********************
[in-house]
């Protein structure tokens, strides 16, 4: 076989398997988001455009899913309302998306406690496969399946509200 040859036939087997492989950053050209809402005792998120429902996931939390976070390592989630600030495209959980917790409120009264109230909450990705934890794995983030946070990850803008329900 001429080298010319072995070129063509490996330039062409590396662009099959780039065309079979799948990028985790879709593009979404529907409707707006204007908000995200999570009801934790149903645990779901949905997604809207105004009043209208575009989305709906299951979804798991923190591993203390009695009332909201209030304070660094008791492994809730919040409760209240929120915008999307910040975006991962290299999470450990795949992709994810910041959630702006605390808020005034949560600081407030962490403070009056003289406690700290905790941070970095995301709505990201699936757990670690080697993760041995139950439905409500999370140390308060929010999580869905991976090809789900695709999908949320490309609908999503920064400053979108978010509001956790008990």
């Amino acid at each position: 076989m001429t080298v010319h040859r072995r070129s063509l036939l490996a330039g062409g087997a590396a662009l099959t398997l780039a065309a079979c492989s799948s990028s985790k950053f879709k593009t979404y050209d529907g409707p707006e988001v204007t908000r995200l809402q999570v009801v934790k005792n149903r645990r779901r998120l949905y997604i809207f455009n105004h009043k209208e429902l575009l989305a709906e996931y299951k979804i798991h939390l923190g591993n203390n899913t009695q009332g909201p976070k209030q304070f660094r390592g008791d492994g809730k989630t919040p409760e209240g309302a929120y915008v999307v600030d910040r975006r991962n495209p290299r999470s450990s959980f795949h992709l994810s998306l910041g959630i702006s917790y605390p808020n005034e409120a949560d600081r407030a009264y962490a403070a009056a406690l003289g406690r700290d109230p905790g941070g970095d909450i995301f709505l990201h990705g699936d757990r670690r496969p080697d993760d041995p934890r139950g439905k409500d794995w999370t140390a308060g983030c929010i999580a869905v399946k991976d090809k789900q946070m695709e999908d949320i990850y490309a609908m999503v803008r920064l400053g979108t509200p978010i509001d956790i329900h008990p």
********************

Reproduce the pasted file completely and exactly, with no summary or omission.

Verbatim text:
[in-house]
């Protein structure tokens, strides 16, 4: 076989398997988001455009899913309302998306406690496969399946509200 040859036939087997492989950053050209809402005792998120429902996931939390976070390592989630600030495209959980917790409120009264109230909450990705934890794995983030946070990850803008329900 001429080298010319072995070129063509490996330039062409590396662009099959780039065309079979799948990028985790879709593009979404529907409707707006204007908000995200999570009801934790149903645990779901949905997604809207105004009043209208575009989305709906299951979804798991923190591993203390009695009332909201209030304070660094008791492994809730919040409760209240929120915008999307910040975006991962290299999470450990795949992709994810910041959630702006605390808020005034949560600081407030962490403070009056003289406690700290905790941070970095995301709505990201699936757990670690080697993760041995139950439905409500999370140390308060929010999580869905991976090809789900695709999908949320490309609908999503920064400053979108978010509001956790008990």
């Amino acid at each position: 076989m001429t080298v010319h040859r072995r070129s063509l036939l490996a330039g062409g087997a590396a662009l099959t398997l780039a065309a079979c492989s799948s990028s985790k950053f879709k593009t979404y050209d529907g409707p707006e988001v204007t908000r995200l809402q999570v009801v934790k005792n149903r645990r779901r998120l949905y997604i809207f455009n105004h009043k209208e429902l575009l989305a709906e996931y299951k979804i798991h939390l923190g591993n203390n899913t009695q009332g909201p976070k209030q304070f660094r390592g008791d492994g809730k989630t919040p409760e209240g309302a929120y915008v999307v600030d910040r975006r991962n495209p290299r999470s450990s959980f795949h992709l994810s998306l910041g959630i702006s917790y605390p808020n005034e409120a949560d600081r407030a009264y962490a403070a009056a406690l003289g406690r700290d109230p905790g941070g970095d909450i995301f709505l990201h990705g699936d757990r670690r496969p080697d993760d041995p934890r139950g439905k409500d794995w999370t140390a308060g983030c929010i999580a869905v399946k991976d090809k789900q946070m695709e999908d949320i990850y490309a609908m999503v803008r920064l400053g979108t509200p978010i509001d956790i329900h008990p």